HISTORY

Engelandvaarder is the name given to a unique group of approximately 1700 Dutch men and women, who during the Second World War escaped occupied Holland to join in the fight against the Axis powers.

It is estimated that over 1600 men and at least 48 women made this hazardous journey, although the exact number will never be known, as registration on arrival in England was fragmented. There are a number of reasons why the young men and women of the Netherlands attempted this journey. Some wanted to actively contribute to the war effort, and others were wanted by the German Authorities. There were a number of Jewish Dutch who escape deportation at the hands of the Nazis, and there were also a number of students who were looking for an adventure when they set off. The Dutch government itself was in exile during this period, and decided that some people were indispensible and they should attempt to get to England.

The Engelandvaarders enjoyed great respect from the Dutch Queen, Wilhelmina, who was in exile in London. They
would be invited to visit (in the early days separately, later in groups) the Queen, who poured them a cup of tea and
bowed to her guests. She was extremely interested in the stories they had to tell of her homeland, and the situation
there. She received each person with the phrase: “You are the link between those back home and me.”
Engelandvaarders consider Queen Wilhelmina to be the “Mother of the Engelandvaarders,” and each year on August
31st a group of Engelandvaarders meet in the Church where she was buried in 1962 to commemorate her birthday.

The British wanted to ensure no spies would enter England. Therefore on arrival, all Engelandvaarders were put in
isolation and had to undergo lengthy questioning by the British intelligence service SIS or MI5. After this, the Dutch
intelligence service questioned the new arrivals. Everything was checked, the way the trip was made, background, etc.
If the crossing had been particularly easy, this was cause for suspicion on behalf of the interrogators.

The Escape Route

Many Engelandvaarders escaped from Holland the long way around. They followed routes through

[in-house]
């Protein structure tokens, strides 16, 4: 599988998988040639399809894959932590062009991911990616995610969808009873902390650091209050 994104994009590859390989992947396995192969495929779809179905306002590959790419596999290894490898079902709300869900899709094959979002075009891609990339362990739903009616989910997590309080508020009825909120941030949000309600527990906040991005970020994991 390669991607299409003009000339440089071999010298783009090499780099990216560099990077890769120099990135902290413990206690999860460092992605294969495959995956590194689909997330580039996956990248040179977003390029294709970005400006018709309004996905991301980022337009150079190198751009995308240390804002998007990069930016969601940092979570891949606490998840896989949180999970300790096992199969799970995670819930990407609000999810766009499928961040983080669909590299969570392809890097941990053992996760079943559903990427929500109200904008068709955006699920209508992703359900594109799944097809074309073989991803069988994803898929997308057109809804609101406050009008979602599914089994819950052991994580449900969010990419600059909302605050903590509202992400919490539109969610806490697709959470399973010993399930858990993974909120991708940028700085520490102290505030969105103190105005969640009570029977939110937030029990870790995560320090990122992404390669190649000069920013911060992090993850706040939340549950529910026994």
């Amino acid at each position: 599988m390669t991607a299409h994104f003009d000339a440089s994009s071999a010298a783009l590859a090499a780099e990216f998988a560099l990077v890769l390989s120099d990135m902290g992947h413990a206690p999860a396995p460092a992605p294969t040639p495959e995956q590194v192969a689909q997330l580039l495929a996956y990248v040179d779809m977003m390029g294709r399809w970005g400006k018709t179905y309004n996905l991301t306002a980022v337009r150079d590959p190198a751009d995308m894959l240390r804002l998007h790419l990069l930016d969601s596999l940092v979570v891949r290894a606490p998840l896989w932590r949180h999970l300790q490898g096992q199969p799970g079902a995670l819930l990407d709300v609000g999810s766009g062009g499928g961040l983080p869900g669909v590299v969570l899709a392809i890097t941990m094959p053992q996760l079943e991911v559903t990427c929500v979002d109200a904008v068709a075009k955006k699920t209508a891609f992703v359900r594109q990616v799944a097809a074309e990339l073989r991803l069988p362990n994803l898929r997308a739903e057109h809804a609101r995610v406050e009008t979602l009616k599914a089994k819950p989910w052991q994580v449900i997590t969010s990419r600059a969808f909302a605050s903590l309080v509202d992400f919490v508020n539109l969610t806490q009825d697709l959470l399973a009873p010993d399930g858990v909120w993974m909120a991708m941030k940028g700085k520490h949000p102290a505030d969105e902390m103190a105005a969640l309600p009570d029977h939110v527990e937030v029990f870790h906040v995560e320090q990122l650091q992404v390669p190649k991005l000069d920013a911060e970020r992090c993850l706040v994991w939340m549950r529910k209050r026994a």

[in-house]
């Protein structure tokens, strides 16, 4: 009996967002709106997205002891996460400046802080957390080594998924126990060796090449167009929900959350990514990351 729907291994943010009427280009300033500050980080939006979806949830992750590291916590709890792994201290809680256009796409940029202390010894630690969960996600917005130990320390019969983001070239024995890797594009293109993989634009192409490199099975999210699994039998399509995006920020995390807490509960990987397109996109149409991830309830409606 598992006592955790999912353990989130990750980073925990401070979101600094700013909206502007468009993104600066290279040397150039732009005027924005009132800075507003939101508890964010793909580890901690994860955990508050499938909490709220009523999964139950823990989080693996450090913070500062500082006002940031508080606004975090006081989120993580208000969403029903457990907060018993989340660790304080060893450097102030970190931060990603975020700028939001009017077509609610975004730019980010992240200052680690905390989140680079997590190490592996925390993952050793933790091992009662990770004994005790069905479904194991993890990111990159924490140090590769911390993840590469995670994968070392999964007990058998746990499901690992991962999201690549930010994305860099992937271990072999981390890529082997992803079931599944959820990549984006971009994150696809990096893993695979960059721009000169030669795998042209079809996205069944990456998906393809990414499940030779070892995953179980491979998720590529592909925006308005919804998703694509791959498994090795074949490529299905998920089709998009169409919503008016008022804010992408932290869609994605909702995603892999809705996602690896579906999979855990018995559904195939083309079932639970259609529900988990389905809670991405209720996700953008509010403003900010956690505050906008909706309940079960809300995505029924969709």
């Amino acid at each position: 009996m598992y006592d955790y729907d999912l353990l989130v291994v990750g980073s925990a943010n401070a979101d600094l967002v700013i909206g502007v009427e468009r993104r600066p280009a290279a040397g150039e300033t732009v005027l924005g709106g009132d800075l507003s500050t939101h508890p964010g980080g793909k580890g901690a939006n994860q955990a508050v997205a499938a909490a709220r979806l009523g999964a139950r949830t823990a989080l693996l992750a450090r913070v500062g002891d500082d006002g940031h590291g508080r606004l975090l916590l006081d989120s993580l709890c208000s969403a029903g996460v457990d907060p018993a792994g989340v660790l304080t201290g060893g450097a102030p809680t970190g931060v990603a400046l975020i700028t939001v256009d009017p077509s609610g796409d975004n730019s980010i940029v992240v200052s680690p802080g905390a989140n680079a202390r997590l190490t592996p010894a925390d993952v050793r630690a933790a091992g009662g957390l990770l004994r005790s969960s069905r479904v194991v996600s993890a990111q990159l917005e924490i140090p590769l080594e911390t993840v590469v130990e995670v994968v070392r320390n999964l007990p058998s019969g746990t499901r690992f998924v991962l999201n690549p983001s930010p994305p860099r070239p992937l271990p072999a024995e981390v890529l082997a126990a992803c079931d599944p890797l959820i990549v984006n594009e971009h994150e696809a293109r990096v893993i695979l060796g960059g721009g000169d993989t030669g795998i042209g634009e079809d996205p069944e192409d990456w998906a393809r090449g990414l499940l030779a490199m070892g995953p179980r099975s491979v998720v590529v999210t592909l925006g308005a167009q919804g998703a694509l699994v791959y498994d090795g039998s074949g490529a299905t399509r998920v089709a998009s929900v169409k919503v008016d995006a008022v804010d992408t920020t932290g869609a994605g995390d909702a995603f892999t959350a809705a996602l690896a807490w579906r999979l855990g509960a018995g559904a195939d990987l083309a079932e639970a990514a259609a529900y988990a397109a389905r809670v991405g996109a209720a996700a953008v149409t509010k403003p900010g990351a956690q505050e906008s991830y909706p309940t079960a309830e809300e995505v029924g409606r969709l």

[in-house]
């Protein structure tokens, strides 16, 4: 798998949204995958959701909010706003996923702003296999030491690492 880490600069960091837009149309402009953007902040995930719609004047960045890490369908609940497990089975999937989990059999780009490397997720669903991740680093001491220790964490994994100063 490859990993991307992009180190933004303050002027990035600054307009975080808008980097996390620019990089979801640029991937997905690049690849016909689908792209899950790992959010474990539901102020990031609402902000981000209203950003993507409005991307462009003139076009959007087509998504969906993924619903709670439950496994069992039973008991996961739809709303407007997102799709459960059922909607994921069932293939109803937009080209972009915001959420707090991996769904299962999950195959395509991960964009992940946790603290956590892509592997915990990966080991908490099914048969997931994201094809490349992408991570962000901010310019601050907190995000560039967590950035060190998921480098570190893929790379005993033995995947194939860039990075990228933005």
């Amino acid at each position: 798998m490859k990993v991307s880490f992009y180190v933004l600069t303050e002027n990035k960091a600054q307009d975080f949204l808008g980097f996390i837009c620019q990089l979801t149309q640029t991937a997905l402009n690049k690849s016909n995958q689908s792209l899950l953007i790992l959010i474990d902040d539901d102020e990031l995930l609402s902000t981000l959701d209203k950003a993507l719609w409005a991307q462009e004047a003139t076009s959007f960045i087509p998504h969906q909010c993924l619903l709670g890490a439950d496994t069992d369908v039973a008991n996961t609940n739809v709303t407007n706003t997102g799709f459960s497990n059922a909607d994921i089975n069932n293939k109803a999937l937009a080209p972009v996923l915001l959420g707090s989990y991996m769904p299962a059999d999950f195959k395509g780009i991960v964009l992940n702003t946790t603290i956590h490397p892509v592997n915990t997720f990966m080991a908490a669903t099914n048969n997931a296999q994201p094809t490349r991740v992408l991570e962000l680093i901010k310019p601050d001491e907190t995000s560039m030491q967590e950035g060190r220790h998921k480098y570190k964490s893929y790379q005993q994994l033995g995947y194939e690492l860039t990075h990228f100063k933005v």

Southern Europe, via Belgium, France and Spain. Others took routes through Switzerland, Germany
and Sweden and even used stolen German Aircraft to escape to England.

The shortest route of escape was across the North Sea. Attempts to make the crossing were
attempted in a large variety of vessels. As far as is known, approximately 95 attempts
were made from 40 different places of departure. 31 crossings were successful, involving 179
people. During the earliest attempts, the vessels used were too big, causing them to ground on
sand banks or be discovered by the Germans. Later attempts involved smaller vessels, often
with an engine, but this meant that fuel needed to be stolen. Seasickness was a serious problem.

On September 19th 1941, two brothers, Henri and Willem Peteri attempted a daring escape in a
collapsible kayak. They departed from the town of Katwijk, and after making it through the surf, they
headed for the coast of England. 56 hours later, the two men struggled ashore on Sizewell Beach.
Henri and Willem Peteri were just two of the 32 men that made the crossing during the course of the War.

The Results

The Engelandvaarders didn’t go to England in vain. They wanted to be actively involved in the fight against the enemy, so most of them joined the armed forces. Some were placed in specialist departments such as the intelligence corps, because of their training or background. 108 Engelandvaarders were dropped over the Netherlands as secret agents for the British intelligence service. Of course they were very suitable for this role, because they were Dutch and knew the country well. 54 of these agents lost their lives in the performance of their duties. Many took part in the D-Day invasion of Normandy with the Princess Irene Brigade. They played an important role in the liberation of Europe and the Netherlands.
Henri Peteri sailed on HNLMS Jacob van Heemskerck, which fought the Germans and the Japanese in both the Mediterranean and the Pacific. Due to mechanical defect, HNLMS Jacob van Heemskerck did not take part in the Battle of the Java Sea. His brother Willem was less lucky. The motor gunboat (MGB 78) on which – as a civilian – he took part in a patrol to the northern French coast, was torpedoed. He swam to the coast and because he did not wear a uniform, the Germans deported him as a spy to Berlin. After spending three weeks on death row, he was moved to a POW-camp, where he spent the remainder of the war.

Of the eight men that survived the kayak crossings of the North Sea, only three survived the war.

The Monument

Henri Peteri took the initiative to erect a monument at their landing spot. The monument consists of a canoe
and three bronze oars, of which one is “snapped”. Written on the monument is text remembering both those who
were successful and those who were not. Henri Peteri passed away in 2007, therefore he did not live to see the
unveiling of the monument, which took place in the summer of 2009 by his wife Betty Peteri-Peet.

Portrait_of_Queen_Wilhelmina_circa_1898
220px-Portret_Henri_Peteri

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